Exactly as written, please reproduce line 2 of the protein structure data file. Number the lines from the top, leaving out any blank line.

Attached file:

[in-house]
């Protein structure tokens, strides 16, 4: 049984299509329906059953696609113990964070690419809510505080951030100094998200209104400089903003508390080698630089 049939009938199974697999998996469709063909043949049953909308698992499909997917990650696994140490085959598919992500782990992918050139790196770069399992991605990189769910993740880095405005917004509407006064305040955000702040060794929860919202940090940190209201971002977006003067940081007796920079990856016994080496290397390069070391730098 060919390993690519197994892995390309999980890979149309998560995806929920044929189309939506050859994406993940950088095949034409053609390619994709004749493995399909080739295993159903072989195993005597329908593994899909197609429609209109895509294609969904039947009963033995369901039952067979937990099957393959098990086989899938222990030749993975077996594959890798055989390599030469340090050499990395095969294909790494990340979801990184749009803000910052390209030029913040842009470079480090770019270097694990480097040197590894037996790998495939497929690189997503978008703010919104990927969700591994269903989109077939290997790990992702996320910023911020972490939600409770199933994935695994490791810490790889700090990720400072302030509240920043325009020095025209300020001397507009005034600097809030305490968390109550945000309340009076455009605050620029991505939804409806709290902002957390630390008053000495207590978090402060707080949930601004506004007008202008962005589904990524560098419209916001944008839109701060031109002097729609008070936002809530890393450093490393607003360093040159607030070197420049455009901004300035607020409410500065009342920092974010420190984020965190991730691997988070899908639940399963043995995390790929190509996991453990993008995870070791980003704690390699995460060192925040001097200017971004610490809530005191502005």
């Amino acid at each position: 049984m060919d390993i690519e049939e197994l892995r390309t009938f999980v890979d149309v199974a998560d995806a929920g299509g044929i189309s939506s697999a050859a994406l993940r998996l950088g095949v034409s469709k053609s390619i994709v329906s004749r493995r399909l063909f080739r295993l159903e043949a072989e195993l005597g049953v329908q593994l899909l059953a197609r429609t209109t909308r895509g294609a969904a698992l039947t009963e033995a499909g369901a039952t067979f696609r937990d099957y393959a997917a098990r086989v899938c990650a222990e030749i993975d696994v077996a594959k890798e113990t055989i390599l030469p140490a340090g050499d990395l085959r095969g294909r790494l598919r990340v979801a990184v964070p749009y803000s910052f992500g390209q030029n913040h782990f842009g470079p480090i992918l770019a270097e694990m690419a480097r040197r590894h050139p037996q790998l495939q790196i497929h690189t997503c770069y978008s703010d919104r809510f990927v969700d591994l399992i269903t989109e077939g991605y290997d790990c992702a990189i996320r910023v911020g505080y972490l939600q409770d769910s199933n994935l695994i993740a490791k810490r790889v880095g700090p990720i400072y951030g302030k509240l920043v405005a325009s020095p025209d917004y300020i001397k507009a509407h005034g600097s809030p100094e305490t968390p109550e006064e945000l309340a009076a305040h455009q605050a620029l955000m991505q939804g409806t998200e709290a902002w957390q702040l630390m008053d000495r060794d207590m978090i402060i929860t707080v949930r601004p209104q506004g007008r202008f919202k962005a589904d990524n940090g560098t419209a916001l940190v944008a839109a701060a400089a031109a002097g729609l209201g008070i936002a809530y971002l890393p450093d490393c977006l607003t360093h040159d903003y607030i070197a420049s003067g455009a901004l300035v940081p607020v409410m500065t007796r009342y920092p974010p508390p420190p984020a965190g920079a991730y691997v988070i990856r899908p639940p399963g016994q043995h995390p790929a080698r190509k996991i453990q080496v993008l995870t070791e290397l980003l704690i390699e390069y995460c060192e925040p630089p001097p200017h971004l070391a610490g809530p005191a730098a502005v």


């Protein structure tokens, strides 16, 4: 049984299509329906059953696609113990964070690419809510505080951030100094998200209104400089903003508390080698630089 049939009938199974697999998996469709063909043949049953909308698992499909997917990650696994140490085959598919992500782990992918050139790196770069399992991605990189769910993740880095405005917004509407006064305040955000702040060794929860919202940090940190209201971002977006003067940081007796920079990856016994080496290397390069070391730098 060919390993690519197994892995390309999980890979149309998560995806929920044929189309939506050859994406993940950088095949034409053609390619994709004749493995399909080739295993159903072989195993005597329908593994899909197609429609209109895509294609969904039947009963033995369901039952067979937990099957393959098990086989899938222990030749993975077996594959890798055989390599030469340090050499990395095969294909790494990340979801990184749009803000910052390209030029913040842009470079480090770019270097694990480097040197590894037996790998495939497929690189997503978008703010919104990927969700591994269903989109077939290997790990992702996320910023911020972490939600409770199933994935695994490791810490790889700090990720400072302030509240920043325009020095025209300020001397507009005034600097809030305490968390109550945000309340009076455009605050620029991505939804409806709290902002957390630390008053000495207590978090402060707080949930601004506004007008202008962005589904990524560098419209916001944008839109701060031109002097729609008070936002809530890393450093490393607003360093040159607030070197420049455009901004300035607020409410500065009342920092974010420190984020965190991730691997988070899908639940399963043995995390790929190509996991453990993008995870070791980003704690390699995460060192925040001097200017971004610490809530005191502005």